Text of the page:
- Grove City, Pennsylvania

Local News

May 3, 2013

Local doc now offering improved ankle surgery here

MERCER COUNTY — A local foot and ankle specialist is the only physician in the area trained to perform an advanced ankle replacement procedure that has improved the quality of life for several patients.

"I'm doing real well," said John George, 69, of Jackson Center, who is very happy with his results after having the surgery done by Dr. Allan Evangelista of Specialty Orthopaedics, Hermitage.

The practice, which recently started offering office hours at the Grove City Medical Center, Pine Township, where the staff can also perform surgeries, is the first in western Pennsylvania to perform the Scandinavian Total Ankle Replacement, or STAR.

"This really stands out. This is kind of a break-through," Evangelista said of the three-piece implant, made of metal and polyethylene, which is medical-grade plastic.

The procedure has been around for about 20 years in Europe and was approved by the Food and Drug Administration for use in the United States in 2009.

The surgery itself and the implant are more ideal compared to previous options to replace an ankle, which involve longer recoveries and provide limited mobility, he said.

"The designs were not optimal. There were a lot failures," Evangelista said.

STAR was developed for the United States by Small Bone Innovations Inc., Morrisville, Pa., and Evangelista completed training to learn how to perform the surgery, which he recommends for patients in good health who had serious injuries or complications like arthritis and have exhausted all other options to improve use of their affected ankle.

It's unique because the implant allows full use of the ankle after the patient has recovered; other implants result in an up-and-down movement only, meaning the ankle can't rotate.

Other ankle replacement surgeries involve cement between the bone and metal, which may not last very long and carry risks like infection. They could also require some bone removal because the implant is larger and contains more hardware than STAR, he said.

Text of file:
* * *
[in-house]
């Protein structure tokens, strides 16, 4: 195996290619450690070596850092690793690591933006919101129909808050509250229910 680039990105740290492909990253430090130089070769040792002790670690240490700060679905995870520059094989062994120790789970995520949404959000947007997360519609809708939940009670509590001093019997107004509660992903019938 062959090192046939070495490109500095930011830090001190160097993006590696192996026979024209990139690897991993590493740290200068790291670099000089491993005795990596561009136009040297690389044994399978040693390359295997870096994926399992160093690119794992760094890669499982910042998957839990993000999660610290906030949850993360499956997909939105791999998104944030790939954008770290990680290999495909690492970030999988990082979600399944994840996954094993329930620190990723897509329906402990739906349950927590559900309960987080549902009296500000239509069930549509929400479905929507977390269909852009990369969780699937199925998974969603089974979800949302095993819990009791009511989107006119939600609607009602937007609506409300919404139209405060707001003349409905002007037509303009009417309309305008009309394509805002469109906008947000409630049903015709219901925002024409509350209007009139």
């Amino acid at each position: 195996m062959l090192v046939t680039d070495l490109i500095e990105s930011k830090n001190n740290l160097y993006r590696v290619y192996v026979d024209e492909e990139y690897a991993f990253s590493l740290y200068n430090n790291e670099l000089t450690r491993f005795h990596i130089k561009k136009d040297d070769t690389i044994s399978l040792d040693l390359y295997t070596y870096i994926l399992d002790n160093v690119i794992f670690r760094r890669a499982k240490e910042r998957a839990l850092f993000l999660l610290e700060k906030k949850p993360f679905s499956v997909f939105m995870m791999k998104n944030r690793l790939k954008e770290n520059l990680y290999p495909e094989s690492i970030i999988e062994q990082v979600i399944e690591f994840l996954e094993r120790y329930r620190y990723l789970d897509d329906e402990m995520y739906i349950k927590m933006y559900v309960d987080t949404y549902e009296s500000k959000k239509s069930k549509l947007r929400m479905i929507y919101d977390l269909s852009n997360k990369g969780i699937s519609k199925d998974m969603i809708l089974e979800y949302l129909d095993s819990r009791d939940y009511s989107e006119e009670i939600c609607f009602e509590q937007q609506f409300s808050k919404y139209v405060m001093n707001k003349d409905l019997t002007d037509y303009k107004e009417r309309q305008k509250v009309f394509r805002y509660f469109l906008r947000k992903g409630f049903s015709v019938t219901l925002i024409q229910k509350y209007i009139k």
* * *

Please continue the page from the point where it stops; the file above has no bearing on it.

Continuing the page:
STAR includes a helmet-shaped piece over the ankle bone for prevention of subsidence, a side effect seen in older implants that can cause pain because the bone may grow out of the hardware over time.

"Long term this is much more effective," Evangelista said, adding the plastic part of the STAR replacement can be easily replaced if it ever wears out.

The surgery takes about two to five hours and a small incision is made down the front of the ankle. The patients wears a cast below the knee for about two weeks after surgery.

Then they switch to a walking boot while they continue with physical therapy for four to six weeks, after which they can return to normal activities "within reason," he said of how high impact movements like jumping should be avoided.

Other procedures require a cast for about eight weeks and more physical therapy.

STAR went through about 20 years of rigorous research, trials and testing before the FDA approved what he considers a "tried and true" procedure for one of the body's major weight-bearing joints.

"I think it was worth the wait," he said, noting it's covered by most health insurance companies.

Evangelista has done the STAR surgery three times for Specialty Orthopaedics patients, and he's had success with all of them, the youngest one in his early 30s. Only time will tell if part of the implant will need replaced in younger patients, he said.

George is a good example of the ideal STAR patient: he had some damage to his right ankle joint and suffered from osteoarthritis and got little relief from other treatments that for many could include physical therapy, injections, medications, braces and arch supports.

"It got so bad I couldn't even walk," he said of the pain.

George had the surgery in June and is back to doing everything he could before. He's a retired dairy farmer but still helps his son with the farm, which was very difficult with his ankle pain.

"I'm very pleased. It's as good as you can get," he said, adding he appreciated Evangelista calling him at home to check on his recovery.

For more information, contact Specialty Orthopaedics, 3120 Highland Road, Hermitage, at 724-342-2663 or visit, or

Published April 17, 2013, in Allied News. Pick up a copy at 201 A Erie St., Grove City.

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